The MikeNet Neural Network Simulator

Overview

Building a Network

Example Files

Training the Network

Other Useful Commands

Building The Simulator Package

Parallel processing extensions

BLAS (basic linear algebra software) optimizations

Overview

MikeNet is a simulation environment for building connectionist (PDP) models. It implements backprop, backprop through time, and continuous time backprop through time.

MikeNet is implemented as a 'c' library. You build a simulation by writing a short program in 'c', including the header files and linking to the library. The library itself consists of routines to create and run the network.

MikeNet has been tested on a variety of unix platforms: linux (i386 and alpha), Cray T3E, Convex Exemplar, IBM AIX, Hewlett Packard HPUX, SGI's unix, Solaris, BSD-386, NetBSD, early versions of SunOS, Dec's Ultrix. The code is vanilla 'c' code and ought to port to any unix platform. It uses no scripting language nor graphical interface; just 'c' code.

General Design

MikeNet has five main types of objects. They are: a network (containing a set of groups and connection blocks and parameters), a group (a set of units with the same layout; a "layer" in normal PDP parlance), a connection block (array of weights connecting two groups), an example, and an example set. They are detailed below.

The general format of a MikeNet simulation has these parts in a 'c' file:

A very simple simulation (for xor) in mikenet looks like this: simple.c

Nice Features (Propaganda)

The design of MikeNet allows for some things that are harder to do in other simulators. One thing you can do is instantiate multiple network objects, and have groups and connections shared between networks. Training (forward or backward propagation) works over network objects, so only the groups in the network object are affected. This allows you to train up subnetworks easily, as parts of larger networks.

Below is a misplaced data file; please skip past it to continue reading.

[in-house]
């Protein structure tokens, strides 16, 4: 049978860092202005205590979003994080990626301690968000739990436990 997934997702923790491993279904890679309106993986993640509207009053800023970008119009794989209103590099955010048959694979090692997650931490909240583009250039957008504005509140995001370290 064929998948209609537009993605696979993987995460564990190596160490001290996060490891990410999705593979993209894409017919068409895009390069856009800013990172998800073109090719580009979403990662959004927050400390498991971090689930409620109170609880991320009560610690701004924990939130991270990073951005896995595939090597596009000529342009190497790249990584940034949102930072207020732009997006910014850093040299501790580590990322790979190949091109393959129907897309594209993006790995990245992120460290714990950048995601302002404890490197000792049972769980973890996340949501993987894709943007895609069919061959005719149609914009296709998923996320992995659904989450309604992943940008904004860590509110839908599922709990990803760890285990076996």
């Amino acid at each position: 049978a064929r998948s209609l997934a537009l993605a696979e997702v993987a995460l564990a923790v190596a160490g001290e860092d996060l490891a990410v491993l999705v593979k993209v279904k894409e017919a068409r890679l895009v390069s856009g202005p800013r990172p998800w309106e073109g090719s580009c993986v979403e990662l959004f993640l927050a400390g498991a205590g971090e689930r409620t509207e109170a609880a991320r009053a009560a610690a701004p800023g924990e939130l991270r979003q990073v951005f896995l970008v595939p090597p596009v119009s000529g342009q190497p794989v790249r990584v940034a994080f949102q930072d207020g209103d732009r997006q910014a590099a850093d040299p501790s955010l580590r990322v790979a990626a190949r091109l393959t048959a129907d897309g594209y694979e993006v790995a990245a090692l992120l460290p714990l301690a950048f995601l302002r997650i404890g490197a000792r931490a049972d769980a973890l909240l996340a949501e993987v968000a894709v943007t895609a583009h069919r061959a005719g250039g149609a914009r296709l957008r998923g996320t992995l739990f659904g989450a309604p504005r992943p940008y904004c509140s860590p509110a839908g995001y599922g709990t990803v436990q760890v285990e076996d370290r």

MikeNet is designed for large networks, and is most fast for such large projects. It is very memory-efficient and can hold very large example files without taking up too much memory.

MikeNet is written as a 'c' library, and as such, all output is totally customizable.

There are many 'hooks' into the internals of MikeNet, for example allowing one to change a training example during processing at the example or tick granularity. The overhead of such things is generally negligible.

MikeNet does not have notions of "input" and "output" groups per se. The mathematics of backprop through time allow a given group (or unit, for that matter) to have clamps at any time sample, or targets at any time sample. Often, one wants to build networks that perform mappings in two directions, such as spelling to sound, and sound to print. The idea of an "input" and "output" group is overly constraining. In MikeNet, any group can have clamps or targets, or both, or neither.

Building the Network

A Net Object

A net object is basically a structure that holds pointers to arrays of group objects and connection objects. As stated above, network operations such as forward and backward propagation take place over net objects. To instantiate a net object, first define the variable for it somewhere:

Net * mynet;

Then, initialize it. The parameter is the maximum number of time slices the network will be run for.

mynet = create_net(5);

This creates a network that could run for up to 5 time slices.

The Group Object

Having created a network object, we create groups and add them to the network.

First, define our group variables (this has to go in the variable declaration part of your 'c' program, of course).

Group *input,*hidden,*output,*bias;

This declares four groups: an input, hidden, output and bias group (a bias group is special: it has one unit, that always outputs a constant value).

We initialize the normal (non-bias) groups by calling the init_group function.

input = init_group("MyInput",2,5);

The first parameter is a text name for the group. The example file will refer to this text name. The second parameter (2, in this case) is the number of units in the group). The third one is the maximum number of ticks the group might be run for (5 in this case).

For biases, we initialize them as such:

bias = init_bias(1.0,5);

The first argument is the default output of the bias unit (1.0 here). The 2nd one is the number of samples that group may be run for.

Having created our groups, we now add them to the network object we created above.

bind_group_to_net(mynet,input);
bind_group_to_net(mynet,hidden);
bind_group_to_net(mynet,output);
bind_group_to_net(mynet,bias);

It doesn't matter what order you do this.

The next step is to connect our groups, using the connection object.

The Connections Object

You begin by declaring the connection objects. You need one for every set of connections between layers.

Connections *c1,*c2,*c3,*c4;

Then, you connect groups:

c1 = connect_groups(input,hidden);